|Dr Susie Pearce||Associate Professor (Research) in Nursing at the University of Plymouth and Co-Director of the Torbay and South Devon Clinical School which is part of the SW Regional Clinical Academic School|
|Professor George Peat||Director, Centre for Applied Health & Social Care Research (CARe), Professor of Clinical Epidemiology, Department of Allied Health Professions
College of Health, Wellbeing & Life Sciences,Sheffield Hallam University
|Miss Louise Rowan||Public Reviewer|
|Mr Philip Ruthen||Public Reviewer|
|Professor Jill Shawe||Professor of maternal and family health|
|Professor Eila Watson||Professor in Supportive Cancer care|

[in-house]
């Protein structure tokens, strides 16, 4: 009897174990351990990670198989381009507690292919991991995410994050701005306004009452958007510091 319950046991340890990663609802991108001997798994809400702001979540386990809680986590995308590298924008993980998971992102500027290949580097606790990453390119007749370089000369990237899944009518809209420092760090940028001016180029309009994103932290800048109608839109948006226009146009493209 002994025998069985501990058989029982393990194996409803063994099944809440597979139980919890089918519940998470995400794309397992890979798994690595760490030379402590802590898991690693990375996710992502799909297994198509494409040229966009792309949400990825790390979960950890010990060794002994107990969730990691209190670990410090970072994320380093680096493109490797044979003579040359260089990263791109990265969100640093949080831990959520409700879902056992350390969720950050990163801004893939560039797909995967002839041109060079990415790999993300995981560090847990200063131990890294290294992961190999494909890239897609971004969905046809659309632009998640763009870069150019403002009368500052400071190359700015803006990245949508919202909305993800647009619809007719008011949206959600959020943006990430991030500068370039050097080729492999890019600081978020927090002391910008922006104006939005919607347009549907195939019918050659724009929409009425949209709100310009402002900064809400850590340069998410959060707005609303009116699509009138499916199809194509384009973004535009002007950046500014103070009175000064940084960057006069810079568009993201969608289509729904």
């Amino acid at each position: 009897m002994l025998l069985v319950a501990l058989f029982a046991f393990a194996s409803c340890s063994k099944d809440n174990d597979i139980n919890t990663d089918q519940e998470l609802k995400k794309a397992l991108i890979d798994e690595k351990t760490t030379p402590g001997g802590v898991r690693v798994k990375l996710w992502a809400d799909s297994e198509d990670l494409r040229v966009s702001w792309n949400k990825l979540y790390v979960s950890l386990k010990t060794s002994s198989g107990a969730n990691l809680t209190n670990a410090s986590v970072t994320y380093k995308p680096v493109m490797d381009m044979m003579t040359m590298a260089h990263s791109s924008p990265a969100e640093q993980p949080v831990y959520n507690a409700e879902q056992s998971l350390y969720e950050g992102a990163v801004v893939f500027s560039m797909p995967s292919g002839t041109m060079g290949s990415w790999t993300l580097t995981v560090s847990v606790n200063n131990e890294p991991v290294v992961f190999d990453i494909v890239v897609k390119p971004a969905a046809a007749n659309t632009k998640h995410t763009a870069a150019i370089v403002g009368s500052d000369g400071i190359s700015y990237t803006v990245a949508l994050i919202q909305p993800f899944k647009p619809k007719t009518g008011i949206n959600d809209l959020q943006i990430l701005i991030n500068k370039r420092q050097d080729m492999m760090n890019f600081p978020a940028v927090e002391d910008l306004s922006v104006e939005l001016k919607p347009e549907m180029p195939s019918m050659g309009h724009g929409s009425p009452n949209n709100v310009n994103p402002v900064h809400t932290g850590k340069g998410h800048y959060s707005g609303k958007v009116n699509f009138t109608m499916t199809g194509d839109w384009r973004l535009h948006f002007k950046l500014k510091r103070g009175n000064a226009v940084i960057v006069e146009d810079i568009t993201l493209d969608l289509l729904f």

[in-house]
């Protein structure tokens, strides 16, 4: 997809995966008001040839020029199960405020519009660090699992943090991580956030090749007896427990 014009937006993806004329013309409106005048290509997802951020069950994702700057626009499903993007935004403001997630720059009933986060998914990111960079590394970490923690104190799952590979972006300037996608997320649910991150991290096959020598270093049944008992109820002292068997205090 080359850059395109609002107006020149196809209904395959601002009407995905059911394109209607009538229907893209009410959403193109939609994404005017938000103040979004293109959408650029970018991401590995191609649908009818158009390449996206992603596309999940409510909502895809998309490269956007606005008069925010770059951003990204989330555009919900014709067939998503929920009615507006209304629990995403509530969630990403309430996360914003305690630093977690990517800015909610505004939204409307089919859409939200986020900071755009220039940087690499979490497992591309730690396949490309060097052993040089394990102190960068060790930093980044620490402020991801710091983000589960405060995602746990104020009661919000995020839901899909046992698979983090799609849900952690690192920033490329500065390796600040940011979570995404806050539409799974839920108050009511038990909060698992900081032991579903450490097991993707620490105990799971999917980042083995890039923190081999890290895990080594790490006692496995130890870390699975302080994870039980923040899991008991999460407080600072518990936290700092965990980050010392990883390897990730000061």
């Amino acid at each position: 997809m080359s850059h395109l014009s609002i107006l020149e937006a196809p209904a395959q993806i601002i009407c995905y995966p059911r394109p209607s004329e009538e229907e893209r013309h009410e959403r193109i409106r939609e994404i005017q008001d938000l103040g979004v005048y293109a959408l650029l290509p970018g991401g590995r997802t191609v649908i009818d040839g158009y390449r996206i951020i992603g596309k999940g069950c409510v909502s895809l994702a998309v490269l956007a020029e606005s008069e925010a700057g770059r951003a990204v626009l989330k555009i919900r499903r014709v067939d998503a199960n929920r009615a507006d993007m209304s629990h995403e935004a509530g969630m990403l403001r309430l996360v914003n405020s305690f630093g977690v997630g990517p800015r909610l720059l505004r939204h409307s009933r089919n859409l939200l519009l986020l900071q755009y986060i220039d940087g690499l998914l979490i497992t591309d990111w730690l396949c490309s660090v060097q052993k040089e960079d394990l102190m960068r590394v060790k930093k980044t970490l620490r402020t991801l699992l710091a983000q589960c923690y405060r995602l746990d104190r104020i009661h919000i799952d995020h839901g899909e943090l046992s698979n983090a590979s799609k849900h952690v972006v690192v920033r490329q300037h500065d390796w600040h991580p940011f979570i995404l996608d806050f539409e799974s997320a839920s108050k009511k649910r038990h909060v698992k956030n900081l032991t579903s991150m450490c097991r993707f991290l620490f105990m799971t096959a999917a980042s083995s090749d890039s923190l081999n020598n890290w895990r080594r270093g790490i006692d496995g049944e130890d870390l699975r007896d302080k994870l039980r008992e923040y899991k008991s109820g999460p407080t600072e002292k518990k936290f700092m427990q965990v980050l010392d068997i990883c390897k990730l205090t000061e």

|Dr Adam Wagner||Research Fellow in the Health Economics Group at the University of East Anglia (UEA)|
|Mr Simon Walker||Senior Research Fellow at the Centre for Health Economics, University of York|
Committee B members
|Dr Elizabeth Bancroft||Oncogenetics Research Nurse Consultant, The Royal Marsden NHS Foundation trust|
|Dr Jo Brett||Senior Research Fellow, Oxford Brookes University|
|Professor Michelle Briggs||Clinical Professor of Nursing & Director, The University of Manchester|
|Miss Eva Broeckelmann||Public Reviewer|
|Professor Katherine Brown||Consultant in Children’s Intensive Care, Great Ormond Street Hospital, Professor, Institute Cardiovascular Science, University College London|
|Dr Christy Burden||Associate Professor in Obstetrics, Head of the Academic Women's health unit, University of Bristol, Bristol Medical School|